Majority of the patients with MIS have been reported to be critically ill needing advanced respiratory support and aggressive treatment of circulatory shock with inotropes. Treatment of MIS with immunomodulatory agents such as intravenous immunoglobulin and corticosteroids has been described, and some patients have been treated with IL-6 inhibitors such as tocilizumab, IL-1 inhibitors such as anakinra and tumour necrosis factor-alpha inhibitors such as infliximab[15],[16]. Most of these patients have also required anticoagulation with enoxaparin and/or aspirin as a key component of management[16]. The WHO advises that management of MIS should involve multidisciplinary care with paediatric cardiology, infectious disease, intensive care and rheumatology specialists, and the initial laboratory evaluation of a child with suspected MIS should include troponin, B-type natriuretic peptide, a 12-lead electrocardiogram and ECHO in addition to inflammatory markers, coagulation profile and ferritin levels. Supportive care for myocardial dysfunction to maintain adequate systemic perfusion and continuous cardiac monitoring as well as follow up with paediatric cardiology for cardiac dysfunction or coronary abnormalities is advised. It is hoped that treatment strategies for COVID-19 and this novel paediatric syndrome will likely evolve in the light of new evidence, as more scientific data become available.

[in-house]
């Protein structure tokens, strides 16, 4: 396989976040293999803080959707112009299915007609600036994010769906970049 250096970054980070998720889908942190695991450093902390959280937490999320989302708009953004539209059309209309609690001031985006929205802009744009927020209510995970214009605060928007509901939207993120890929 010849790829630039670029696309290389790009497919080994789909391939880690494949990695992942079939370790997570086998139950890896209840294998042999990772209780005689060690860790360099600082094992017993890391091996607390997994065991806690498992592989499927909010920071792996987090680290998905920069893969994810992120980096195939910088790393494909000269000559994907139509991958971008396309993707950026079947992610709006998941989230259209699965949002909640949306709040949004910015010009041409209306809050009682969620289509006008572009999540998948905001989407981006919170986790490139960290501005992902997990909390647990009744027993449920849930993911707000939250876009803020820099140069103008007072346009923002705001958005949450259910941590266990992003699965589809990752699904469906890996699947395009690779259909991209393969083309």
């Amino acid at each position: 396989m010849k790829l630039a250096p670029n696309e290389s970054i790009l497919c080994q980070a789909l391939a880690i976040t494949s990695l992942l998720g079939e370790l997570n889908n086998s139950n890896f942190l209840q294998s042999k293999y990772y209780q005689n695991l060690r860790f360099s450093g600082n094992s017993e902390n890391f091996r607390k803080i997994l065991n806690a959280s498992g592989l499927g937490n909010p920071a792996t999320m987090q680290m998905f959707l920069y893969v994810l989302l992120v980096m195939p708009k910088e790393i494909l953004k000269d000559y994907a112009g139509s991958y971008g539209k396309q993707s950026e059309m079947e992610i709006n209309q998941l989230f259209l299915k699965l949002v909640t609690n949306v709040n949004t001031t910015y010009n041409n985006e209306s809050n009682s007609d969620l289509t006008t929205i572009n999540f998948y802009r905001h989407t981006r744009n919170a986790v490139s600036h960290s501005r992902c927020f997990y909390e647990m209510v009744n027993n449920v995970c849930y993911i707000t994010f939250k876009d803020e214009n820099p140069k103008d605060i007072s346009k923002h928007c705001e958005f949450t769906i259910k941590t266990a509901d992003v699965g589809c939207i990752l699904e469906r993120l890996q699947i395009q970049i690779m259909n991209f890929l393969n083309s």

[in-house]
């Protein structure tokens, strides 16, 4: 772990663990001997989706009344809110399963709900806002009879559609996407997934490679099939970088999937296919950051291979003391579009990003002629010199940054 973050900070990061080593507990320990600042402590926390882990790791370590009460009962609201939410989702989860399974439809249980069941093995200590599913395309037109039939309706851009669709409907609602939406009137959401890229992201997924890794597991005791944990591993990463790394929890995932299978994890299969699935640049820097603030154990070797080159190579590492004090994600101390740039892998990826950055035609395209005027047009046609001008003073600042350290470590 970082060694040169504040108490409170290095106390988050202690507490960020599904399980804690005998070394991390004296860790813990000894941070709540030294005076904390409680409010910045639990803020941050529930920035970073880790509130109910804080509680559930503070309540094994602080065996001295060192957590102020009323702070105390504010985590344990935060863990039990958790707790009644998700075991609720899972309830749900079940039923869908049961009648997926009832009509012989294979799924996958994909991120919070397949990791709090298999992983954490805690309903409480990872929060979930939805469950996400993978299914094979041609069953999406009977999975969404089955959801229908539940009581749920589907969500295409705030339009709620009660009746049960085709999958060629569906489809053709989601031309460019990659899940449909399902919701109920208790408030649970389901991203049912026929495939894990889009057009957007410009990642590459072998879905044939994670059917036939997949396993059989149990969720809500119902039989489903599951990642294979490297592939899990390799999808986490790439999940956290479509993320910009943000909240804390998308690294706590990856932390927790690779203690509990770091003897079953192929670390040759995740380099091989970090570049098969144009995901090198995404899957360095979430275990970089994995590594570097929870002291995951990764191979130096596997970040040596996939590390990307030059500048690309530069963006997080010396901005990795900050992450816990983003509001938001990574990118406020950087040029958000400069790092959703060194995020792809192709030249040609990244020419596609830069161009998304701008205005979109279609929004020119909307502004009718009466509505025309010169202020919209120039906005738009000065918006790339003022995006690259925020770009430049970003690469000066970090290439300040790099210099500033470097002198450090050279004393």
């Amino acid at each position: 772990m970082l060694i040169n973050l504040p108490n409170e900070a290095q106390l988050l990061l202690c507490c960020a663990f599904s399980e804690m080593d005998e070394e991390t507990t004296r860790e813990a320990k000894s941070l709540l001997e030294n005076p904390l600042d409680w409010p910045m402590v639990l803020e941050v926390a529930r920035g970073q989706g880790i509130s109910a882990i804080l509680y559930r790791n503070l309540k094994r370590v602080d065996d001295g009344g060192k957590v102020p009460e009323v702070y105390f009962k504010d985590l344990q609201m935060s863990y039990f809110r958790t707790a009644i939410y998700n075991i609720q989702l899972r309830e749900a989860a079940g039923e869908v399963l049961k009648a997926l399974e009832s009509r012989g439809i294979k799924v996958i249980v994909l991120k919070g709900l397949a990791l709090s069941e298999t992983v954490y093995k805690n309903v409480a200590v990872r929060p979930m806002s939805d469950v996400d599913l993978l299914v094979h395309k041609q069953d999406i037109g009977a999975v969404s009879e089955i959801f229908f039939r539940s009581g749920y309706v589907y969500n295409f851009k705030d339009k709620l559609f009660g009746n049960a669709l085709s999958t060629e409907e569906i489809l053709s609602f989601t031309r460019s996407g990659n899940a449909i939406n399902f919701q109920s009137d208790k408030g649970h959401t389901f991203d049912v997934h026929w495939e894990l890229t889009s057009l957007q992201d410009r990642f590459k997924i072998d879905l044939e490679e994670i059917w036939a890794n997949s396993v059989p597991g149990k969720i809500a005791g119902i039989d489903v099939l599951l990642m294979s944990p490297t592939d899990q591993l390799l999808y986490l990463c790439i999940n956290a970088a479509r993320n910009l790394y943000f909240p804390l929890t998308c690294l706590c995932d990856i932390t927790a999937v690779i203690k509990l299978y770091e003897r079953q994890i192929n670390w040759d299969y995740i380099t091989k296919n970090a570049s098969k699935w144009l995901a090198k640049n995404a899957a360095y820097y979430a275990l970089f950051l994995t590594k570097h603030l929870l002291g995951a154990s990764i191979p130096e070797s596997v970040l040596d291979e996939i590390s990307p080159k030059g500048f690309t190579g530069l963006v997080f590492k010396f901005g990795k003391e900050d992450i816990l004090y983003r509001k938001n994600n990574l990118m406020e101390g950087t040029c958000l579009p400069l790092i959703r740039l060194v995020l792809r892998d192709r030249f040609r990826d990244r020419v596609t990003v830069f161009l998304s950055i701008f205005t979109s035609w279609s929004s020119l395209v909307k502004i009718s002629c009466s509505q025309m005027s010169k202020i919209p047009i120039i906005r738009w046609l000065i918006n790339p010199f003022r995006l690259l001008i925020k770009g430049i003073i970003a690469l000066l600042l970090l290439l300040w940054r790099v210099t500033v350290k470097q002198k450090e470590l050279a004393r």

Conflicts of Interest: None.



 
   References Top

1.
Varghese GM, John R, Manesh A, Karthik R, Abraham OC. Clinical management of COVID-19. Indian J Med Res 2020; 151 : 401-10.  Back to cited text no. 1
    
2.
World Health Organization. Coronavirus disease (COVID-19) pandemic. Available from: https://www.who.int/emergencies/diseases/novel-coronavirus-2019, accessed on August 27, 2020.  Back to cited text no. 2
    
3.
Ministry of Health and Family Welfare, Government of India. COVID-19 cases in India. Available from: https://www.mohfw.gov.in, accessed on August 27, 2020.  Back to cited text no. 3
    
4.
U.S. National Library of Medicine. ClinicalTrials.gov. Available from: https://clinicaltrials.gov/, accessed on June 27, 2020.  Back to cited text no. 4
    
5.
World Health Organization. Draft landscape of COVID-19 candidate vaccines. Available from: https://www.who.int/publications/m/item/draft-landscape-of-covid-19-candidate-vaccines, accessed on August 27, 2020.  Back to cited text no. 5
    
6.